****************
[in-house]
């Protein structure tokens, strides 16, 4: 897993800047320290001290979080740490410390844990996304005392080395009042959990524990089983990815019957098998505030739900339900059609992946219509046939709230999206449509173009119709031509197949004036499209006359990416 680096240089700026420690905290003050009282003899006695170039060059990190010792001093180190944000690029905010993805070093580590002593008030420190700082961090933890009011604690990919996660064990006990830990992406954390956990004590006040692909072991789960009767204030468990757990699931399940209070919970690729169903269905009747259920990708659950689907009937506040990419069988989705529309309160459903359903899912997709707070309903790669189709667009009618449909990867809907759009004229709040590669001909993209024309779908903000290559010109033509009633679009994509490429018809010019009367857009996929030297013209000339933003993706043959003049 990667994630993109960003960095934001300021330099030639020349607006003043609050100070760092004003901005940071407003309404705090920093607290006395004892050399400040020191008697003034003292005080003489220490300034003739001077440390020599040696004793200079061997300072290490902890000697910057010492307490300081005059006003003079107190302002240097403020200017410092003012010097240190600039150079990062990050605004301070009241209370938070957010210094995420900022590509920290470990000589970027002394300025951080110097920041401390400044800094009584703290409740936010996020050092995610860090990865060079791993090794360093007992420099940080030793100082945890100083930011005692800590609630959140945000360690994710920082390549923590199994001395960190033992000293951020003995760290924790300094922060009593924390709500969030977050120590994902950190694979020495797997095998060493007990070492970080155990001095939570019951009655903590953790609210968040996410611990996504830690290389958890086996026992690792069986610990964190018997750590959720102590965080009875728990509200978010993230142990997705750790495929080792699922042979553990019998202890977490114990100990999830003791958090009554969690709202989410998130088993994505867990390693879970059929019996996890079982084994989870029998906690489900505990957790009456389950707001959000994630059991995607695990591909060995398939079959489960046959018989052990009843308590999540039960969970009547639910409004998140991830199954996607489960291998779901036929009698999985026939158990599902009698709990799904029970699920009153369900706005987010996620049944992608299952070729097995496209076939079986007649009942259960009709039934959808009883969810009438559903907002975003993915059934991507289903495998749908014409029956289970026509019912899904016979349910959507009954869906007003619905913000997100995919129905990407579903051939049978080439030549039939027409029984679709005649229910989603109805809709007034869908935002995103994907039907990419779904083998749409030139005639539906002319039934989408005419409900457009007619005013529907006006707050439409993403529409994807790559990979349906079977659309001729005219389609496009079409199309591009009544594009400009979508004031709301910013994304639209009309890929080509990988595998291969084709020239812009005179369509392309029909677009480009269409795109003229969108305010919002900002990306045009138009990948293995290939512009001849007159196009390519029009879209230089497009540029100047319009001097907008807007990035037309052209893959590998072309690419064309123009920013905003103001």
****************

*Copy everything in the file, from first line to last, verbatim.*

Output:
[in-house]
């Protein structure tokens, strides 16, 4: 897993800047320290001290979080740490410390844990996304005392080395009042959990524990089983990815019957098998505030739900339900059609992946219509046939709230999206449509173009119709031509197949004036499209006359990416 680096240089700026420690905290003050009282003899006695170039060059990190010792001093180190944000690029905010993805070093580590002593008030420190700082961090933890009011604690990919996660064990006990830990992406954390956990004590006040692909072991789960009767204030468990757990699931399940209070919970690729169903269905009747259920990708659950689907009937506040990419069988989705529309309160459903359903899912997709707070309903790669189709667009009618449909990867809907759009004229709040590669001909993209024309779908903000290559010109033509009633679009994509490429018809010019009367857009996929030297013209000339933003993706043959003049 990667994630993109960003960095934001300021330099030639020349607006003043609050100070760092004003901005940071407003309404705090920093607290006395004892050399400040020191008697003034003292005080003489220490300034003739001077440390020599040696004793200079061997300072290490902890000697910057010492307490300081005059006003003079107190302002240097403020200017410092003012010097240190600039150079990062990050605004301070009241209370938070957010210094995420900022590509920290470990000589970027002394300025951080110097920041401390400044800094009584703290409740936010996020050092995610860090990865060079791993090794360093007992420099940080030793100082945890100083930011005692800590609630959140945000360690994710920082390549923590199994001395960190033992000293951020003995760290924790300094922060009593924390709500969030977050120590994902950190694979020495797997095998060493007990070492970080155990001095939570019951009655903590953790609210968040996410611990996504830690290389958890086996026992690792069986610990964190018997750590959720102590965080009875728990509200978010993230142990997705750790495929080792699922042979553990019998202890977490114990100990999830003791958090009554969690709202989410998130088993994505867990390693879970059929019996996890079982084994989870029998906690489900505990957790009456389950707001959000994630059991995607695990591909060995398939079959489960046959018989052990009843308590999540039960969970009547639910409004998140991830199954996607489960291998779901036929009698999985026939158990599902009698709990799904029970699920009153369900706005987010996620049944992608299952070729097995496209076939079986007649009942259960009709039934959808009883969810009438559903907002975003993915059934991507289903495998749908014409029956289970026509019912899904016979349910959507009954869906007003619905913000997100995919129905990407579903051939049978080439030549039939027409029984679709005649229910989603109805809709007034869908935002995103994907039907990419779904083998749409030139005639539906002319039934989408005419409900457009007619005013529907006006707050439409993403529409994807790559990979349906079977659309001729005219389609496009079409199309591009009544594009400009979508004031709301910013994304639209009309890929080509990988595998291969084709020239812009005179369509392309029909677009480009269409795109003229969108305010919002900002990306045009138009990948293995290939512009001849007159196009390519029009879209230089497009540029100047319009001097907008807007990035037309052209893959590998072309690419064309123009920013905003103001």